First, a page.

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Comments

Angel

I do not believe Christians should support the death penalty.

2 Peter 3:9 The Lord is not slow concerning His promise, as some count slowness, but is long-suffering toward us, not purposing that any should perish, but that all should come to repentance. (MKJV)

Romans 2:1-4 Therefore you are without excuse, O man, everyone who judges; for in that in which you judge another, you condemn yourself, for you who judge do the same things.

But know that the judgment of God is according to truth on those who practice such things.

And, O man, the one judging those who do such things, and practice them, do you think this, that you shall escape the judgment of God?

Or do you despise the riches of His kindness, and the forbearance and long-suffering, not knowing that the kindness of God leads you to repentance?

Doug

I do not believe that Christians have the option of NOT believing in the death penalty for murderers. God said to do it, so it needs to get done.

Genesis 9:6
Whoso sheddeth man's blood, by man shall his blood be shed: for in the image of God made he man.


I have found no where else in the Bible where He directly revokes this order.

Angel

Genesis 9 talks mostly of the covenant God had with Noah and while it is compelling, "Jesus said unto him, Thou shalt love the Lord thy God with all thy heart, and with all thy soul, and with all thy mind. This is the first and great commandment. And the second is like unto it, Thou shalt love thy neighbor as thyself. On these two commandments hang all the law and the prophets." - Matthew 22:37-40 and he also said, "If ye love me, keep my commandments." - Joh 14:15

And, how can we love our neighbor as we love ourselves if we kill our neighbor? The Apostle Paul was a murderer. He even said, "I am the foremost of sinners; but I received mercy for this reason, that in me as the foremost, Jesus Christ might display his perfect patience, for an example to those who were to believe in him for eternal life." - 1 Timothy 1:15-16

As followers of Jesus are we not to follow Christ first and the example He gave us?

Doug

"And, how can we love our neighbor as we love ourselves if we kill our neighbor?"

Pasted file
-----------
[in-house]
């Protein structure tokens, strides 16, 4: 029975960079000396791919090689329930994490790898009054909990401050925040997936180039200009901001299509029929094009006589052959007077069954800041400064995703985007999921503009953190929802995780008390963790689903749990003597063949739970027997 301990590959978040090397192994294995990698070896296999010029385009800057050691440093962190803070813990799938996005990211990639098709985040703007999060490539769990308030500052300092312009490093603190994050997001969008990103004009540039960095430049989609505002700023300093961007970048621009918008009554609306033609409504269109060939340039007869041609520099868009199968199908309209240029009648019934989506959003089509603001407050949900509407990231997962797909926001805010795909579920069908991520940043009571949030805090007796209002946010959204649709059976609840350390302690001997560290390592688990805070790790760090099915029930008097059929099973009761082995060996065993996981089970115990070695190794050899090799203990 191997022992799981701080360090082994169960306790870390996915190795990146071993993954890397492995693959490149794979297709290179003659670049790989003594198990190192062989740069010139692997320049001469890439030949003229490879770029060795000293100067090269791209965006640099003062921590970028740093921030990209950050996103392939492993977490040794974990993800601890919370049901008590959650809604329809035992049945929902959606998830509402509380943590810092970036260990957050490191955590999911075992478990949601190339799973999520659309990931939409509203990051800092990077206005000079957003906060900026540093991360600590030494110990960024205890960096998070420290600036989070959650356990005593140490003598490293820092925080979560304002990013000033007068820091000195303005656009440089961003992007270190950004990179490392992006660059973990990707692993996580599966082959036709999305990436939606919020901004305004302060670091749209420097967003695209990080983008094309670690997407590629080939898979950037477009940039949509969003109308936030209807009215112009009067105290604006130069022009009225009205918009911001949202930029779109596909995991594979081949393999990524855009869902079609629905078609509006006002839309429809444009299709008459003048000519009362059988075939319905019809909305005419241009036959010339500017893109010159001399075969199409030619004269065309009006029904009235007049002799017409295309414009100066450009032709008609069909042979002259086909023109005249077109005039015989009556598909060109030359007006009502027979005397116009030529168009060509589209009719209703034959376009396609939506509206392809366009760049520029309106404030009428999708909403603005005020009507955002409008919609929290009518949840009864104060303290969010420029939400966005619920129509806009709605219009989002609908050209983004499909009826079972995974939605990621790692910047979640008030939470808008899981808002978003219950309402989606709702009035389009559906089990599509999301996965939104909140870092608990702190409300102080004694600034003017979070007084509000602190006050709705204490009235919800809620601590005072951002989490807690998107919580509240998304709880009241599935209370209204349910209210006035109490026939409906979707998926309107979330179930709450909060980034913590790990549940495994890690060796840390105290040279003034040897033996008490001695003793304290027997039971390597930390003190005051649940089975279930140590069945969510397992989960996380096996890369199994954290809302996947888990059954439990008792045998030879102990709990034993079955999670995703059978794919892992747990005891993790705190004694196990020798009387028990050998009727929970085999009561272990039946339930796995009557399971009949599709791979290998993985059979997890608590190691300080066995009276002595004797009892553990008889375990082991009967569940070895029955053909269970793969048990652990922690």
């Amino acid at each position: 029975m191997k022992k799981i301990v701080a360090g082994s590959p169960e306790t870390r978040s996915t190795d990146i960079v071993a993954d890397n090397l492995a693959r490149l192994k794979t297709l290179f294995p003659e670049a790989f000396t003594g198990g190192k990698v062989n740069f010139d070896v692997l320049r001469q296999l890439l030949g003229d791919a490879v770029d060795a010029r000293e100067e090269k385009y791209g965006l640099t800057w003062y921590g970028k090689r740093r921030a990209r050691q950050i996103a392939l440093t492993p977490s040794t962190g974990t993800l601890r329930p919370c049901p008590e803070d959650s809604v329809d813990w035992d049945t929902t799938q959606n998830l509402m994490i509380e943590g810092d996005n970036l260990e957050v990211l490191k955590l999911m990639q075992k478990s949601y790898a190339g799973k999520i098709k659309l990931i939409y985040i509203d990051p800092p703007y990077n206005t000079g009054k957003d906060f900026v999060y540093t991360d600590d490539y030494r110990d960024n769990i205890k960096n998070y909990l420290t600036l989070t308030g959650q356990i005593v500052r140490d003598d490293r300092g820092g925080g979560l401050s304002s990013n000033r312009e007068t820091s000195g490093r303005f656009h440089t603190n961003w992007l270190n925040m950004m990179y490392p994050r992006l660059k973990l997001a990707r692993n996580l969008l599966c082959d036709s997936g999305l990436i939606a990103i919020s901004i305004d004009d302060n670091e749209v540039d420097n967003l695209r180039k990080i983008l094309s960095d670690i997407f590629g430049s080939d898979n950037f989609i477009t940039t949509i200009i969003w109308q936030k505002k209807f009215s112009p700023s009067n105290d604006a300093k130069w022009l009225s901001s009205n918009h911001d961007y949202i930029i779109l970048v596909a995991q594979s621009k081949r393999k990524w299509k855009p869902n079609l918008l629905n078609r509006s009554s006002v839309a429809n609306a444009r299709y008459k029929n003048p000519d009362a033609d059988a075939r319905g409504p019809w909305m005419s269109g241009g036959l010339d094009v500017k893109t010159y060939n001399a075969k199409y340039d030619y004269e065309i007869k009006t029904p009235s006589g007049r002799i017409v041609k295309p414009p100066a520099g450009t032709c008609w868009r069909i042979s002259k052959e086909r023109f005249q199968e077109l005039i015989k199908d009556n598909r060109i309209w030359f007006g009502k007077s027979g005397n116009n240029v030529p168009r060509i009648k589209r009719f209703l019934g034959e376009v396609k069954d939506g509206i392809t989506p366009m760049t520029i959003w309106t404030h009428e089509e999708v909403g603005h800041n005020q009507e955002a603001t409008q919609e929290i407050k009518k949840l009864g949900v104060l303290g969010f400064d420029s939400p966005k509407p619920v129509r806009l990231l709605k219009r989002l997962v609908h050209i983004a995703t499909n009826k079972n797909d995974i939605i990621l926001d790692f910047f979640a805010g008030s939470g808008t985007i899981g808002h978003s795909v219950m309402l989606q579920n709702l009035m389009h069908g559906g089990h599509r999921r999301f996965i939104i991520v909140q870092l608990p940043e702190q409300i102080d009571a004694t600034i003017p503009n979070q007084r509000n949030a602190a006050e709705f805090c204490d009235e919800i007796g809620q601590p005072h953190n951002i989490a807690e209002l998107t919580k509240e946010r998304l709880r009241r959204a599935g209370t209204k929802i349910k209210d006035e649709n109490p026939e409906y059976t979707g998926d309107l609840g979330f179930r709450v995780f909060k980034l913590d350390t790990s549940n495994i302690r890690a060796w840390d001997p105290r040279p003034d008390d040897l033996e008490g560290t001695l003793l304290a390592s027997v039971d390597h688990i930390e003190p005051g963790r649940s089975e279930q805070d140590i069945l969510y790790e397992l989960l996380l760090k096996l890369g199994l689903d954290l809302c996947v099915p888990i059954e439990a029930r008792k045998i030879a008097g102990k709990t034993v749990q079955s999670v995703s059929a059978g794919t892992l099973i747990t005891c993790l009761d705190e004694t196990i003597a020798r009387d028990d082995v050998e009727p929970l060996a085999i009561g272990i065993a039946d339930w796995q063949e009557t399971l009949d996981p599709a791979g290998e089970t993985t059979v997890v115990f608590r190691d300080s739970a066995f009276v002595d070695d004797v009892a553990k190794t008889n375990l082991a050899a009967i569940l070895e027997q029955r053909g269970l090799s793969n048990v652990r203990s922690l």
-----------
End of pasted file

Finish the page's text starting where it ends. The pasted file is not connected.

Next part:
Capital punishment is just that: a punishment. Punishments can only be justly applied if we love the perpetrator enough to penalizing them for wrongdoings. According to Angel's post, should we forego all penalties for bad behavior? After all, would any except the masochists choose to punish themselves? If we avoid punishing ourselves because of self-love, how could we do it to them, since we are to love our neighbor as ourselves? This is a quick path to anarchy, and I think the fallacy of the argument is self evident.

"As followers of Jesus are we not to follow Christ first and the example He gave us?"

Absolutely, and, thusly, we should have enough love and respect for Him to be awed by His creation of man, and follow his orders to punish, according to His will, those who destroy that creation.


"Genesis 9 talks mostly of the covenant God had with Noah"

No, it was, and is, a covenant with all of us. Do we not still enjoy the promise that the world shall not be destroyed by water, again? God did not say "Any in your generation who sheds the blood of man...", or "Any who sheds the blood of man before the Messiah comes...", He said "Whoso sheds the blood of man..." That's anyone who murders, anywhere.

""If ye love me, keep my commandments." - Joh 14:15"

You prove my point. Christianity is not a faith where you can pick and choose which dicta to follow. We are to follow all his commands, including the killing of murderers. It is not an option. It is an obligation.